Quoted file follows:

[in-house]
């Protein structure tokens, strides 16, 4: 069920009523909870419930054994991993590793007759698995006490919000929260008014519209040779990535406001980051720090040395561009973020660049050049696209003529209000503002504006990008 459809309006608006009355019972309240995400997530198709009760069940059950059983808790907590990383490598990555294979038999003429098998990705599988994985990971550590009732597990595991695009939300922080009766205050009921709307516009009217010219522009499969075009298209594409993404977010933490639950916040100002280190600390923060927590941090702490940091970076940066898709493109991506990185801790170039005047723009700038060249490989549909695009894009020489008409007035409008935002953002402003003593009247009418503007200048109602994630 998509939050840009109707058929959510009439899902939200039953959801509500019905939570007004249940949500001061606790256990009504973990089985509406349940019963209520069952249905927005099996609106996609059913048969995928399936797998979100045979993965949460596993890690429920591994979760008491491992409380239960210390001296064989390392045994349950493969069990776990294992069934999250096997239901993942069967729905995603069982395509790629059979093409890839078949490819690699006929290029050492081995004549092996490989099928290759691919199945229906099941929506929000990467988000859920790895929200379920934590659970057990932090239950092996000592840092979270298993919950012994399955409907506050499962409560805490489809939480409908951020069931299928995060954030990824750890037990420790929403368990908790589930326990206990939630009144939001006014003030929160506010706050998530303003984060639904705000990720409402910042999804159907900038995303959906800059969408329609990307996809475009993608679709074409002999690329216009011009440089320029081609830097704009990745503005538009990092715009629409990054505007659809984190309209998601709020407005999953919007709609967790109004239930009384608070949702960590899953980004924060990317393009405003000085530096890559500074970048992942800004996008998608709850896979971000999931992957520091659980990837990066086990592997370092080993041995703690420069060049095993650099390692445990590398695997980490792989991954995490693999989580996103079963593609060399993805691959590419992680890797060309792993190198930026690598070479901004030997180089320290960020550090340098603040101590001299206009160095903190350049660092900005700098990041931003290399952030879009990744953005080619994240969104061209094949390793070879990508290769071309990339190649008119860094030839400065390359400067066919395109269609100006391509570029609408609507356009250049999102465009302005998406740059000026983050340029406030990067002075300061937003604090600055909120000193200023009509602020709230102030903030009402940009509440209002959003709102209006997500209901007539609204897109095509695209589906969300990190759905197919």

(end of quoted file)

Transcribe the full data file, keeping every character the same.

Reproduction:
[in-house]
């Protein structure tokens, strides 16, 4: 069920009523909870419930054994991993590793007759698995006490919000929260008014519209040779990535406001980051720090040395561009973020660049050049696209003529209000503002504006990008 459809309006608006009355019972309240995400997530198709009760069940059950059983808790907590990383490598990555294979038999003429098998990705599988994985990971550590009732597990595991695009939300922080009766205050009921709307516009009217010219522009499969075009298209594409993404977010933490639950916040100002280190600390923060927590941090702490940091970076940066898709493109991506990185801790170039005047723009700038060249490989549909695009894009020489008409007035409008935002953002402003003593009247009418503007200048109602994630 998509939050840009109707058929959510009439899902939200039953959801509500019905939570007004249940949500001061606790256990009504973990089985509406349940019963209520069952249905927005099996609106996609059913048969995928399936797998979100045979993965949460596993890690429920591994979760008491491992409380239960210390001296064989390392045994349950493969069990776990294992069934999250096997239901993942069967729905995603069982395509790629059979093409890839078949490819690699006929290029050492081995004549092996490989099928290759691919199945229906099941929506929000990467988000859920790895929200379920934590659970057990932090239950092996000592840092979270298993919950012994399955409907506050499962409560805490489809939480409908951020069931299928995060954030990824750890037990420790929403368990908790589930326990206990939630009144939001006014003030929160506010706050998530303003984060639904705000990720409402910042999804159907900038995303959906800059969408329609990307996809475009993608679709074409002999690329216009011009440089320029081609830097704009990745503005538009990092715009629409990054505007659809984190309209998601709020407005999953919007709609967790109004239930009384608070949702960590899953980004924060990317393009405003000085530096890559500074970048992942800004996008998608709850896979971000999931992957520091659980990837990066086990592997370092080993041995703690420069060049095993650099390692445990590398695997980490792989991954995490693999989580996103079963593609060399993805691959590419992680890797060309792993190198930026690598070479901004030997180089320290960020550090340098603040101590001299206009160095903190350049660092900005700098990041931003290399952030879009990744953005080619994240969104061209094949390793070879990508290769071309990339190649008119860094030839400065390359400067066919395109269609100006391509570029609408609507356009250049999102465009302005998406740059000026983050340029406030990067002075300061937003604090600055909120000193200023009509602020709230102030903030009402940009509440209002959003709102209006997500209901007539609204897109095509695209589906969300990190759905197919």